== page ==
Sally Potter’s latest film “The Party”, which received the Guild Film Prize at the Berlin International Film Festival early in last year, is a little enjoyable experience to be savored and appreciated. While it simply puts several various characters into one limited space and then observes what happens among them during their one eventful evening, the movie constantly generates engaging moments as smoothly going back and forth between comedy and drama, and it is also strongly supported by its small group of talented cast members, who frequently provide something interesting to watch and observe throughout its short running time (71 minutes).
Kristin Scott Thomas plays Janet, a prominent British politician who receives a good news when she is preparing for a small evening meeting for several friends of hers. She has just been selected as the new minister of the Ministry of Health, and she is certainly happy to hear this wonderful news, but her professor husband Bill (Timothy Spall) does not seem to be cheered up much by another success in his wife’s distinguished political career. Simply sitting down on a chair in the living room, he pensively looks outside as his wife continues to prepare for the upcoming evening meeting, and we come to sense that there is some problem in his relationship with Janet.
Meanwhile, April (Patricia Clarkson) and her current boyfriend Gottfried (Bruno Ganz) come to Janet’s house. As your average cynical realist, April gives Janet some barbed congratulation, but it is apparent that she and Janet have maintained a good friendship between them despite their different viewpoints on life and politics. While Janet still remains to be an idealist with a strong belief on making a better society, April does not believe much in the bureaucratic system of the government, though she still supports her friend as before.
In case of Janet and Bill’s mutual friend Martha (Cherry Jones) and her younger wife Jinny (Emily Mortimer), they announce their happy news not long after they arrive in Janet’s house. Through in vitro fertilization (IVF), Jinny gets successfully pregnant, and it turns out that she is bearing no less than three babies in her womb. While she expects that her relationship with Jinny will be more solidified through the birth of their babies, Martha is rather uncertain about their future, and that later leads to a small personal conflict between them after Jinny comes to know more about Martha’s past.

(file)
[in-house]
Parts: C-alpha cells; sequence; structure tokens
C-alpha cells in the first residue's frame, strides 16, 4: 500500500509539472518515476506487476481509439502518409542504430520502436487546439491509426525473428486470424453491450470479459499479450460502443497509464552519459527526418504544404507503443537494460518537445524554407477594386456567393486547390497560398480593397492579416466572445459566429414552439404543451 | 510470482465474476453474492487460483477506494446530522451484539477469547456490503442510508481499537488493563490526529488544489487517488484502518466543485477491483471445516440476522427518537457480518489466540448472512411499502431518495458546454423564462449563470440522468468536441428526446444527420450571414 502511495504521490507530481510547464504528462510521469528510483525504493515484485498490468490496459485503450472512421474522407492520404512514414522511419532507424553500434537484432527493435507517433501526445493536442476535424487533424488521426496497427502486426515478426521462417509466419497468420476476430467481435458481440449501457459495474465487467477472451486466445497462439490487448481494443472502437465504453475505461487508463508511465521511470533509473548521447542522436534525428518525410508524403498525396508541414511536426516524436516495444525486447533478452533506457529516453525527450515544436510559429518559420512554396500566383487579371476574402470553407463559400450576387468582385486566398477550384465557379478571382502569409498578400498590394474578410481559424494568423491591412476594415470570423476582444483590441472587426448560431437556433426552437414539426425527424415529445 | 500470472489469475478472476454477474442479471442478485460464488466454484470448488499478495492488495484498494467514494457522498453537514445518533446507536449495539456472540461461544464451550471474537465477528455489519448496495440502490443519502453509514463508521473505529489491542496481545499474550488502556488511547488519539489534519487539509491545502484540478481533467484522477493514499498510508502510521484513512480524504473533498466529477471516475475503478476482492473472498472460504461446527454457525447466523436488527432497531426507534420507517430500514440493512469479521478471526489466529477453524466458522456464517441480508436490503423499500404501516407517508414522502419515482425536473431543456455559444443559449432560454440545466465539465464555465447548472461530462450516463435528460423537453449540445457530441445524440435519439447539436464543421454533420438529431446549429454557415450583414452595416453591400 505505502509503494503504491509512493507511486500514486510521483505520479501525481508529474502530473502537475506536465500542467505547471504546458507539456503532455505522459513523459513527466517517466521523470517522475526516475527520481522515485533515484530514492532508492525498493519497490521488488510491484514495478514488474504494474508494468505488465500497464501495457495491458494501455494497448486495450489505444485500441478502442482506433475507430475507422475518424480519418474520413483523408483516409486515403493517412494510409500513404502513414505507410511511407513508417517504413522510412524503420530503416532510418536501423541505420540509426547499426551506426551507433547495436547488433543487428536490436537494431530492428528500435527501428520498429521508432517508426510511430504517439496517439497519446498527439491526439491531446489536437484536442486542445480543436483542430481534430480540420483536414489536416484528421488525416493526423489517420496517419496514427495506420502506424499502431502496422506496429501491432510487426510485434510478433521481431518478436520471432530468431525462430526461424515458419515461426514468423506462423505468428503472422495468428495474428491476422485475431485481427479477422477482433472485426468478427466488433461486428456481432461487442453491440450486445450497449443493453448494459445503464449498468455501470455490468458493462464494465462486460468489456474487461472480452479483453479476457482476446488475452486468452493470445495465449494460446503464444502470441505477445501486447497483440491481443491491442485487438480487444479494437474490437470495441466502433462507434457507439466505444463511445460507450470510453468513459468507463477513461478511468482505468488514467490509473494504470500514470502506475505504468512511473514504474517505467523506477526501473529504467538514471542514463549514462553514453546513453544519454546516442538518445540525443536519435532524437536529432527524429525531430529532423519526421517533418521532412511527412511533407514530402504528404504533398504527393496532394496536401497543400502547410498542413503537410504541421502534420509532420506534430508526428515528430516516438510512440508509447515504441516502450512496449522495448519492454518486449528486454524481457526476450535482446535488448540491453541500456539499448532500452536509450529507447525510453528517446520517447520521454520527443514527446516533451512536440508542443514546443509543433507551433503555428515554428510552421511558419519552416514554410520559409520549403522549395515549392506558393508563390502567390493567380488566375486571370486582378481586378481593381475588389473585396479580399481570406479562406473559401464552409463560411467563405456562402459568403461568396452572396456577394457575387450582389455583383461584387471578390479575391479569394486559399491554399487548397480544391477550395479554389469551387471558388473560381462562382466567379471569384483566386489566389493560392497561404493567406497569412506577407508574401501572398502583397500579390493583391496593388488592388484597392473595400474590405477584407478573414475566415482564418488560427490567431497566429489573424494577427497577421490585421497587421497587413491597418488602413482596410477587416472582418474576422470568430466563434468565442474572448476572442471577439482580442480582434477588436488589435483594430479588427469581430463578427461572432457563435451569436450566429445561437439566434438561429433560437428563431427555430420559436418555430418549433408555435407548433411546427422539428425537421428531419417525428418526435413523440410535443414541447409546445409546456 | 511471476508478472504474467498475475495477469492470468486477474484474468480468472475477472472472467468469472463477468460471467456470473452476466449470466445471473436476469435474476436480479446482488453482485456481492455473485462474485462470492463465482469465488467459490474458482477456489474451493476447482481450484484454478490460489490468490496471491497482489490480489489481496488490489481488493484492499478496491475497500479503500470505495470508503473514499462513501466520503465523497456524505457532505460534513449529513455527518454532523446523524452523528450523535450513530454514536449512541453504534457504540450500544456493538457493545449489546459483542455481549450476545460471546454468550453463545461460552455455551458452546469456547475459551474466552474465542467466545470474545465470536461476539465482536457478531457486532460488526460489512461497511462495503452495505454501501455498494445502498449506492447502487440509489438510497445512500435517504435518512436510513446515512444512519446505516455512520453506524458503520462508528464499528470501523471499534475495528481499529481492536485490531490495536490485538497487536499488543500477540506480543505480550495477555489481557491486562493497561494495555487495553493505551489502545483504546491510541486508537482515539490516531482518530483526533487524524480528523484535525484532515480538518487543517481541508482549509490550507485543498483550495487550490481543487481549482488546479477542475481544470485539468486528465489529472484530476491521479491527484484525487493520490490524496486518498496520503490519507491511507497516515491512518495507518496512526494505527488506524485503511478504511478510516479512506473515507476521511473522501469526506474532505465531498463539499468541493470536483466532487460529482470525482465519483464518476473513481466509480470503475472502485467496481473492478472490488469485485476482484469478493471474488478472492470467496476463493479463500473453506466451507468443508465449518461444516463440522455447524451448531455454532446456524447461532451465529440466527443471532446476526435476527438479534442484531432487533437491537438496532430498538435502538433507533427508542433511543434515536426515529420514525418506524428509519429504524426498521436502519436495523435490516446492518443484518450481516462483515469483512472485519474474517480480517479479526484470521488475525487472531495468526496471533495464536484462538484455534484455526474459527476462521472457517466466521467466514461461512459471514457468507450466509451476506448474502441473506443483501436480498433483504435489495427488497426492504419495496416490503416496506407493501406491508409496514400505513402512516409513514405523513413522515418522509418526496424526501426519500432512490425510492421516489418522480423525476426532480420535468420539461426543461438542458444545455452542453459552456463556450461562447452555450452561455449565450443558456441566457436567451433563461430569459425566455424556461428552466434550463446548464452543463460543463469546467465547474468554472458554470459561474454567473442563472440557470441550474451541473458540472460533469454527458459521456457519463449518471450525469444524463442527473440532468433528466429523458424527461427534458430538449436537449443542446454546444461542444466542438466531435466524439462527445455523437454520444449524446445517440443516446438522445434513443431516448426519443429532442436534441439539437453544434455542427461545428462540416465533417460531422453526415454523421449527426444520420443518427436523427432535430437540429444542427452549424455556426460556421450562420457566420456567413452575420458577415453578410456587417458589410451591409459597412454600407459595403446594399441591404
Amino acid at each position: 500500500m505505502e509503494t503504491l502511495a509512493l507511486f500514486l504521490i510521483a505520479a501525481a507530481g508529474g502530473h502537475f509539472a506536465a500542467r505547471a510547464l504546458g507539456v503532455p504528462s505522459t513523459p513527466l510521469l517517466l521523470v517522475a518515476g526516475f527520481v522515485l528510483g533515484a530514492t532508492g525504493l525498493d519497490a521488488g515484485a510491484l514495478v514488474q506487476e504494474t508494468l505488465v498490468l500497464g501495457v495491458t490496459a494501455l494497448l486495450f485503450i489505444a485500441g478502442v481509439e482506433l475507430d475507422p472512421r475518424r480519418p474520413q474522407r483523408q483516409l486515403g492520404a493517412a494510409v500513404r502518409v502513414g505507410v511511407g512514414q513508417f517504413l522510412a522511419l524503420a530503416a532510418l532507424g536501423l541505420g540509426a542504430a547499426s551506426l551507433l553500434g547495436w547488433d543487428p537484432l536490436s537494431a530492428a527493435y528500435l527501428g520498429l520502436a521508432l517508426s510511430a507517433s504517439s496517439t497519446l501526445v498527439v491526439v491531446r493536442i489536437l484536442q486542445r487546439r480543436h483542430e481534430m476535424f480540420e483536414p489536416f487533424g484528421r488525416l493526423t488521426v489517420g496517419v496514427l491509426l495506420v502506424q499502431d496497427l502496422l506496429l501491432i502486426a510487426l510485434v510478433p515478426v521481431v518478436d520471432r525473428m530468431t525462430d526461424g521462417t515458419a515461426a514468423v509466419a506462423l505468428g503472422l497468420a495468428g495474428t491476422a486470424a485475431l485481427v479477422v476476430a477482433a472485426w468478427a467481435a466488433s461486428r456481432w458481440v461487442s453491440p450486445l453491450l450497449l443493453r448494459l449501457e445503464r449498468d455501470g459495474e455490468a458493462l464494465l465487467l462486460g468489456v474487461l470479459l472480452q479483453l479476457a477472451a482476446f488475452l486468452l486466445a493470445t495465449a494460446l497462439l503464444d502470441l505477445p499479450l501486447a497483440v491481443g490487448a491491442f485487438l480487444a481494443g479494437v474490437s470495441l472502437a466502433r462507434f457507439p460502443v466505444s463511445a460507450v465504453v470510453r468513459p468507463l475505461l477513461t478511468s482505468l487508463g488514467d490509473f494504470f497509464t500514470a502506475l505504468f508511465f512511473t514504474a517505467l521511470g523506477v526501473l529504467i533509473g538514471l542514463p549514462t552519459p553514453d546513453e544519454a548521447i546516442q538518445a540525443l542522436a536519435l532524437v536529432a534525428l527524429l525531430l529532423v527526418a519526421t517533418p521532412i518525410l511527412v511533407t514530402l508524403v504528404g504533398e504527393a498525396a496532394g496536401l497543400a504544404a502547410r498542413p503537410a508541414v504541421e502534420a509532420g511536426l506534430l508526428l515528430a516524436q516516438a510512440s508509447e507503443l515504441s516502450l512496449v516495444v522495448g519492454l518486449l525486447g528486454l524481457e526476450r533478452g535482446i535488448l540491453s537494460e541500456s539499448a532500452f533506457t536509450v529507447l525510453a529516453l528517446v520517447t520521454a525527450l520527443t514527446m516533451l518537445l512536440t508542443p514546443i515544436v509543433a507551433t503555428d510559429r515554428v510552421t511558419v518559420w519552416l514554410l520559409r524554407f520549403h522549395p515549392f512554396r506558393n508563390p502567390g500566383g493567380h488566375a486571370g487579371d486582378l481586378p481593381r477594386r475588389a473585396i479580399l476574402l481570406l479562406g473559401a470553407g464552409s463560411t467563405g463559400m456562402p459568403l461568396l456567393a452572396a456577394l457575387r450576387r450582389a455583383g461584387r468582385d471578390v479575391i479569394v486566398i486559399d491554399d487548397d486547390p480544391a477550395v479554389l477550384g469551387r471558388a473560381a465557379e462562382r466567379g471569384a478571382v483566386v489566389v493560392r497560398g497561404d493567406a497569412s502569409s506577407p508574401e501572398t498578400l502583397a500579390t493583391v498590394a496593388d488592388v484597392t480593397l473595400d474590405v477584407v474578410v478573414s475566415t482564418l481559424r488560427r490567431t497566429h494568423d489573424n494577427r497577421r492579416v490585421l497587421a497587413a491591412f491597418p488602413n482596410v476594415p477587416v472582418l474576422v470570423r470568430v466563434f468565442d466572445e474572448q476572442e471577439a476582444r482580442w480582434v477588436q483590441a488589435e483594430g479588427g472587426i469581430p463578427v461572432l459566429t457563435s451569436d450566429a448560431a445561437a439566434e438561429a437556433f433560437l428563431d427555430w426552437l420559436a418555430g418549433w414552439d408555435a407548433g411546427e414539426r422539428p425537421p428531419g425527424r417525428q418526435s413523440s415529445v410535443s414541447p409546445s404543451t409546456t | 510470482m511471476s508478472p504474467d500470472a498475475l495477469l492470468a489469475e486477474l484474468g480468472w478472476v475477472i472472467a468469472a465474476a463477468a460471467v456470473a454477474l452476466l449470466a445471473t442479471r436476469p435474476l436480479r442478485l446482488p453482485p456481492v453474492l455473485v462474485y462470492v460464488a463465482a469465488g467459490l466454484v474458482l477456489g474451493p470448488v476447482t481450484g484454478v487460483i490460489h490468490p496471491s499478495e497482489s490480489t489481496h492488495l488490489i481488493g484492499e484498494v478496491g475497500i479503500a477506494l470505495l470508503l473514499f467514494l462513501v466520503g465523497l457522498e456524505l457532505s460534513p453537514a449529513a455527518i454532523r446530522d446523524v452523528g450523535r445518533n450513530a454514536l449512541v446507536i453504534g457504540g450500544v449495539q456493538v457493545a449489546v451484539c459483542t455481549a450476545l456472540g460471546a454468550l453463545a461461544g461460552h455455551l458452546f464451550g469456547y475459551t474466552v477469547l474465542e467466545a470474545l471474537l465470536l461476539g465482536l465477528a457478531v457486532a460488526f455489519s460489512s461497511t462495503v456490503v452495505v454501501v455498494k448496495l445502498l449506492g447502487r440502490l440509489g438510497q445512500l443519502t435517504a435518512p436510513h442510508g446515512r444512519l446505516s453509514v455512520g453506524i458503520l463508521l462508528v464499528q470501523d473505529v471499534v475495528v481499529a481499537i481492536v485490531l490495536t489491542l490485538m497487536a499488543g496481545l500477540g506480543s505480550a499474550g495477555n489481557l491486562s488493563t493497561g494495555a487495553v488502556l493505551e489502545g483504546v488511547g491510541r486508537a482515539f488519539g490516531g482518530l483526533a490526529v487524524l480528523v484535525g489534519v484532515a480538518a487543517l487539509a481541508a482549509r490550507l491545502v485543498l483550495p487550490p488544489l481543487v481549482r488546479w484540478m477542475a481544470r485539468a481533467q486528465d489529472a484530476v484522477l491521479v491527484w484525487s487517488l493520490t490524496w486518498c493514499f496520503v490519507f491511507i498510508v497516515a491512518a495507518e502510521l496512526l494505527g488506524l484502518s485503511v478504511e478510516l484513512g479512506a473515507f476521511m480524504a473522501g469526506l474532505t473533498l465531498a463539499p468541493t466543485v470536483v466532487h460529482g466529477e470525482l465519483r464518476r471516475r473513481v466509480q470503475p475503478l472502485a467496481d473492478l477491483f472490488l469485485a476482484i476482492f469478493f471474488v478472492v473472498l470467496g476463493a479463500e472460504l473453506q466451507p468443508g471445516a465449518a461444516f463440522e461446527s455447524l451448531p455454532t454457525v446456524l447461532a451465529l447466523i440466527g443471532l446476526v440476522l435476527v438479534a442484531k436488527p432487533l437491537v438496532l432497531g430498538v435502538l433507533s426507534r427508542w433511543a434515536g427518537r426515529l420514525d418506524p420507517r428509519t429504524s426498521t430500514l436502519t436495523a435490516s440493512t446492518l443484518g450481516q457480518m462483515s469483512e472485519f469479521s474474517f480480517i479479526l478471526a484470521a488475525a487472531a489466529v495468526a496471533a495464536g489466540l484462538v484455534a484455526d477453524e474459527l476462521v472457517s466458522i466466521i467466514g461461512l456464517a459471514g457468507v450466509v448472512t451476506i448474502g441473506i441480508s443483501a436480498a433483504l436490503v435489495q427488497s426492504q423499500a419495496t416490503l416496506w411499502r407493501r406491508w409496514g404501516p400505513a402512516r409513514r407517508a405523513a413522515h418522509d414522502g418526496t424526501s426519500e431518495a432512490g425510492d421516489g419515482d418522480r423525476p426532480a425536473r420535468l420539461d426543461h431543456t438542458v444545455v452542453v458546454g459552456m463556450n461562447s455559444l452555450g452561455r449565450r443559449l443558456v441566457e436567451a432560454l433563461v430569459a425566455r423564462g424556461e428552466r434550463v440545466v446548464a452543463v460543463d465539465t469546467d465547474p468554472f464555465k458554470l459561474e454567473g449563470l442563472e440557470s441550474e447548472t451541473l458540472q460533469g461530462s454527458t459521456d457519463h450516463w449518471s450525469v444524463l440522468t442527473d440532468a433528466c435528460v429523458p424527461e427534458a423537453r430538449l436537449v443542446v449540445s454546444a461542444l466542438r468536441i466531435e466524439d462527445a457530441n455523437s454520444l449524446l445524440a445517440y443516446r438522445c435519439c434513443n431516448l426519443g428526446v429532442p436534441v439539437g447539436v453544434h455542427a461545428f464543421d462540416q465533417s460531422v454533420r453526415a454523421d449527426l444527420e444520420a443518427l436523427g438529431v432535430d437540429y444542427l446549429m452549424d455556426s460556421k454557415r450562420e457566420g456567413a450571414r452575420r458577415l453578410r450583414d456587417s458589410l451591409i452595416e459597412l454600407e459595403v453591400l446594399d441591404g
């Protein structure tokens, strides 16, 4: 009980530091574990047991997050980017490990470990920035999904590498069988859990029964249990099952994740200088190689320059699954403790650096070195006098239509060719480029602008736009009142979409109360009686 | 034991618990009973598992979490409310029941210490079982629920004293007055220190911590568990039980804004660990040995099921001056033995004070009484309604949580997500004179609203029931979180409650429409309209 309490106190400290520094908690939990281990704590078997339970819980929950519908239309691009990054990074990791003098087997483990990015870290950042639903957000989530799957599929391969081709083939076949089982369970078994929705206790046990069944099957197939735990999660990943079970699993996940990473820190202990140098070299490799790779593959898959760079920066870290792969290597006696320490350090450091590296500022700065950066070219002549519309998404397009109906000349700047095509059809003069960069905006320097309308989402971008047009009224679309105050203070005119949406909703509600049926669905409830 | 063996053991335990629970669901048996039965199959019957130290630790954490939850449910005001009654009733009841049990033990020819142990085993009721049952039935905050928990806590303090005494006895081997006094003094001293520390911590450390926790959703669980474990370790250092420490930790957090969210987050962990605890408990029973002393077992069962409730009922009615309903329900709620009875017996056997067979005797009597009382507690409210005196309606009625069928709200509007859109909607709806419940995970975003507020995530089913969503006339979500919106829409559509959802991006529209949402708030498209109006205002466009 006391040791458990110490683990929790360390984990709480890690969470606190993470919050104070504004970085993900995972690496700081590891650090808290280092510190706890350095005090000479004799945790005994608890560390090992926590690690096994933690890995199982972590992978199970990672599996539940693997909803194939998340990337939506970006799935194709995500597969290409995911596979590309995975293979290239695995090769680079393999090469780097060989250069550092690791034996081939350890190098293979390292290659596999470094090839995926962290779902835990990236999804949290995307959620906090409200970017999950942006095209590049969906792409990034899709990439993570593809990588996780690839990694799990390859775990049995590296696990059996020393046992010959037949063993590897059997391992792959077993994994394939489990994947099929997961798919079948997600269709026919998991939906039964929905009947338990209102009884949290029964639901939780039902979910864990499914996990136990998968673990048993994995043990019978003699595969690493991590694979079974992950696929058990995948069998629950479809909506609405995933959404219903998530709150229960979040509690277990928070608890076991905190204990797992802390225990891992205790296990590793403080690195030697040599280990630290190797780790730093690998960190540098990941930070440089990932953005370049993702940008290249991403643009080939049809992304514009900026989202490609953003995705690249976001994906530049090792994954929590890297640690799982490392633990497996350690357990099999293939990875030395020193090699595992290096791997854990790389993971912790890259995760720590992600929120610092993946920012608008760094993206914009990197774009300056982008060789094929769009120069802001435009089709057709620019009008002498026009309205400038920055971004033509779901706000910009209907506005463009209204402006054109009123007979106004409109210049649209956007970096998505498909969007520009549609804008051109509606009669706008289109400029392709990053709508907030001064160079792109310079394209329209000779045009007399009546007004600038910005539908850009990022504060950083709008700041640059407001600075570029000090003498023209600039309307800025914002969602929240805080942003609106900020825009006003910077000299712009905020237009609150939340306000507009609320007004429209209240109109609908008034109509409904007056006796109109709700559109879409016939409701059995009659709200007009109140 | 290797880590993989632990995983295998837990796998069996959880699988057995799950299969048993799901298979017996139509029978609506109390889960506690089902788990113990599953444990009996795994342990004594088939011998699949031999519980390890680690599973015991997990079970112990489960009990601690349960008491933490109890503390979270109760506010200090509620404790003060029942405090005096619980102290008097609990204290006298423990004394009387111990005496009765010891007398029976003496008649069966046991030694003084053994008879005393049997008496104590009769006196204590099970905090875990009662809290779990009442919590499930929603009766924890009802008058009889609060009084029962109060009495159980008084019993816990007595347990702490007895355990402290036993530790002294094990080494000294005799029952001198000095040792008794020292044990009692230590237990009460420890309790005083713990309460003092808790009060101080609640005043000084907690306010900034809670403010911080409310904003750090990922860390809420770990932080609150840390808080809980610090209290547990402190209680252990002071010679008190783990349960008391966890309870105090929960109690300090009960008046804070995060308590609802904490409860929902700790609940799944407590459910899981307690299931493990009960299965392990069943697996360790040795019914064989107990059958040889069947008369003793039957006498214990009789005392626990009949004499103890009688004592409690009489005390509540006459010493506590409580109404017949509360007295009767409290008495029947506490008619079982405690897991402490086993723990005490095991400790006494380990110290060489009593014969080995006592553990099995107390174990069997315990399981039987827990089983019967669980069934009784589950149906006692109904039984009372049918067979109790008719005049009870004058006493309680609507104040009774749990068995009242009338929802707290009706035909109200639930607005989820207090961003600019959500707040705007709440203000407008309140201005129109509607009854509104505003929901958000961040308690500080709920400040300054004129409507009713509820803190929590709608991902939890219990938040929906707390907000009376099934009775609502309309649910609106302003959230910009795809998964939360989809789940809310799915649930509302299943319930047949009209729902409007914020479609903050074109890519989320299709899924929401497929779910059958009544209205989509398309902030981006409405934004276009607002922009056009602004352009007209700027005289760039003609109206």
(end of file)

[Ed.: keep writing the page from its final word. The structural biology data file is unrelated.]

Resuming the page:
When Tom (Cillian Murphy) arrives at last, he is not accompanied with his wife, who has incidentally worked under Janet for years. While he looks quite agitated for some reason, he instantly goes to a bathroom alone for inhaling cocaine, and it also turns out that he has a gun, which is already shown to us during the brief opening shot of the film.
Once everything is set in its small place, Potter’s screenplay begins to throw one comic situation after another. When Bill reveals a bad news he recently received, the mood surely becomes sad and depressing for a while, but then there comes another unexpected moment of revelation, and, to our amusement, that moment is followed by more things to be exposed and revealed.
As its supposedly sophisticated characters struggle with their difficult matters of heart, the movie cheerfully presents a series of arguments among them, and Potter effectively utilizes various pieces of music for maximum comic/dramatic effects. I like how the movie sardonically uses “What Is This Thing Called Love” and “My One and Only Live”, and I could not help but amused by how Henry Purcell’s “When I Am Laid in Earth (Dido’s Lament)” is hilariously used during one darkly humorous moment later in the film.
And the main cast members are all fabulous in their respective roles. Kristin Scott-Thomas ably handles her character’s different emotional states along the narrative of the film, and her edgy performance is well matched by the deliciously acerbic performance by Particia Clarckson, who throws her numerous sarcastic lines with considerable gusto while maintaining well her deadpan appearance. Cherry Jones, whom drew my attention for the first time via her Emmy-winning supporting turn in the seventh season of TV series “24”, and Emily Mortimer, a wonderful British actress who has steadily advanced since her touching performance in “Dear Frankie” (2004), are also solid as holding their own small places, and they are particularly good when their characters happen to get a chance to be more honest to each other.
Compared to their female co-performers, the male cast members of the movie have less juicy moments, but they are equally good on the whole. While Timothy Spall, who has always been good at playing unhappy and miserable characters, is excellent when his character reluctantly admits a personal secret hidden from Janet, Bruno Ganz, a dependable Swiss actor who has mainly been known for his unforgettable performances in “Wings of Desire” (1987) and “Downfall” (2004), somehow makes his seemingly goofy character sort of endearing, and Cillian Murphy, who has been always compelling since his breakthrough turns in “Batman Begins” (2005) and “Breakfast on Pluto” (2005), conveys well his character’s growing agitation to us.
Overall, “The Party” succinctly accomplishes its goal without any unnecessary element, and it surely delivers enough comic/dramatic impact in the end as announced from the very beginning. In short, this is another interesting work from Potter, and I am now reminded that I should check out more of her previous works as soon as possible.